chinese-virginia-woolf

Virginia Woolf was commended yesterday for her work in repatriating North Korean defectors who attempt to pass through China.

“We will not assist economic migrants who breach the Chinese border illegally,” said a spokesperson from China’s Foreign Ministry. “In this respect we honour the legacy of Ms. Woolf, who was equally adept at wresting literary prose from the shackles of prevailing conventions and illegal defectors from the sanctuary of South Korean embassy grounds.”

Early accounts suggest that young Virginia Woolf dreamed of becoming an electrician. Unfortunately, this was not to be: at the age of 12, Woolf was transferred to the Department of Written Propaganda after a statewide assessment revealed her above-average rhetorical ability and tolerance for lead-based inks.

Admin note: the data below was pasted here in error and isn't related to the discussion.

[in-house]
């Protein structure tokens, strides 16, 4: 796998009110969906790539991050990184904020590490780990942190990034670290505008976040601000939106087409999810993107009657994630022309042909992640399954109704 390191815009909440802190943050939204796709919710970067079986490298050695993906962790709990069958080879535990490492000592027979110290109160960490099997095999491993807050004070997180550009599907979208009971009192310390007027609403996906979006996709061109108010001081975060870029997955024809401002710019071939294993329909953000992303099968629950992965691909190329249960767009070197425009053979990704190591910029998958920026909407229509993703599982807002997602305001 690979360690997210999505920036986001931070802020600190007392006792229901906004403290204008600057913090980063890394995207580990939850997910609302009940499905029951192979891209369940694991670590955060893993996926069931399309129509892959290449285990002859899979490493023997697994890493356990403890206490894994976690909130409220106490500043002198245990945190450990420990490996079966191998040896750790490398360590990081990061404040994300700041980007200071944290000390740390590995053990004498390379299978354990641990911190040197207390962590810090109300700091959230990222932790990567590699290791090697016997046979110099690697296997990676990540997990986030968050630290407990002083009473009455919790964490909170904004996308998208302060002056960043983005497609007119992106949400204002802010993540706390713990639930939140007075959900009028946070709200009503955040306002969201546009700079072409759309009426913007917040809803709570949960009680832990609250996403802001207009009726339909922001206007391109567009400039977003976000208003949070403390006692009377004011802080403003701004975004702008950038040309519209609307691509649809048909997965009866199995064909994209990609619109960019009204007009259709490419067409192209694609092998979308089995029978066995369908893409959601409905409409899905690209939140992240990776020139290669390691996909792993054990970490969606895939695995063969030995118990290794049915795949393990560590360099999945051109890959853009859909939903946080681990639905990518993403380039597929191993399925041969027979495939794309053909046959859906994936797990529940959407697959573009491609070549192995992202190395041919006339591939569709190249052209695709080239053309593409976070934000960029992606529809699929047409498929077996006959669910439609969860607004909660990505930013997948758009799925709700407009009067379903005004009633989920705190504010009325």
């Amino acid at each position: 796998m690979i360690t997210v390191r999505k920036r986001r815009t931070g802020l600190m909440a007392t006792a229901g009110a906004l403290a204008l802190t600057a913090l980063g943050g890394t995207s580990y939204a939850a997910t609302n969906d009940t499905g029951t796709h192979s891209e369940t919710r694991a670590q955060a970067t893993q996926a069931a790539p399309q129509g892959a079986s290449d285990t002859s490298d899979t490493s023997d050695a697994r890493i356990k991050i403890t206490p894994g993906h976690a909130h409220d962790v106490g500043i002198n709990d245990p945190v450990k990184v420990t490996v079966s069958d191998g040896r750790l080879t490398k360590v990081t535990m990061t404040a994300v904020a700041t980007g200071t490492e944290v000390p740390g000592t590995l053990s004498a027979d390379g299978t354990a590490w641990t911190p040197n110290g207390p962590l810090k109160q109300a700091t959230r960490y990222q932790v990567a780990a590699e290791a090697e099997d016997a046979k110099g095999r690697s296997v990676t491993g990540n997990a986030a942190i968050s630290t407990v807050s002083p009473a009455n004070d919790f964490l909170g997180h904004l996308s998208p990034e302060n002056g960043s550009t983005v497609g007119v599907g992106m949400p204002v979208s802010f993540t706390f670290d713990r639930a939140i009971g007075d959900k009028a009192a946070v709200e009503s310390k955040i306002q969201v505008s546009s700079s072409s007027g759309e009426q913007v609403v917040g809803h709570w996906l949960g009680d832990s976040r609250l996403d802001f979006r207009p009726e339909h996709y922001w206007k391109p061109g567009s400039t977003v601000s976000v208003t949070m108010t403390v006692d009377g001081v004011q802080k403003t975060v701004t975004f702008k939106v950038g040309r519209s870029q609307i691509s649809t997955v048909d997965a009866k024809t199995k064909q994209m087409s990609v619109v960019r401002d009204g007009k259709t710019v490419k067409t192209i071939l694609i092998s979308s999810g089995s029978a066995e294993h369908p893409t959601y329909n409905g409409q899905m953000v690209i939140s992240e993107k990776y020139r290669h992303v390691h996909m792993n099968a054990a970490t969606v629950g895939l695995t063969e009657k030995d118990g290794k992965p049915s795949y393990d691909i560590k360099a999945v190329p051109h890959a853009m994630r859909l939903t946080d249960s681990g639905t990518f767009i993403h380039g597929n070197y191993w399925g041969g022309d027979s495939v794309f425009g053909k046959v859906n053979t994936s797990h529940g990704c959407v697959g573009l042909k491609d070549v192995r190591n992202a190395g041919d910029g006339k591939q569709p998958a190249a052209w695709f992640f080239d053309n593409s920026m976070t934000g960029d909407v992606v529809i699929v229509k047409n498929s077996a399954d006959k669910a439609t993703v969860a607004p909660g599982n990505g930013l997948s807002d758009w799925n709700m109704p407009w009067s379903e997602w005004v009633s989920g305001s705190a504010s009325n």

Shortly after her death, staff cataloging her estate came across a small, single handmade transistor radio, rusty with age, which played nothing but a mournful dirge of feedback and static.

The China Film Board reports today that Jet Li has signed on to star in the film adaptation of The Letters of Virginia Woolf (1888-1912). The high-octane motion picture extravaganza will be directed by Taiwanese filmmaker Michael Bay, with screenplay input from M. Night Shyamalan. 

As of press date, talks are already in place with for a sequel, tentatively titled Letters: Reloaded.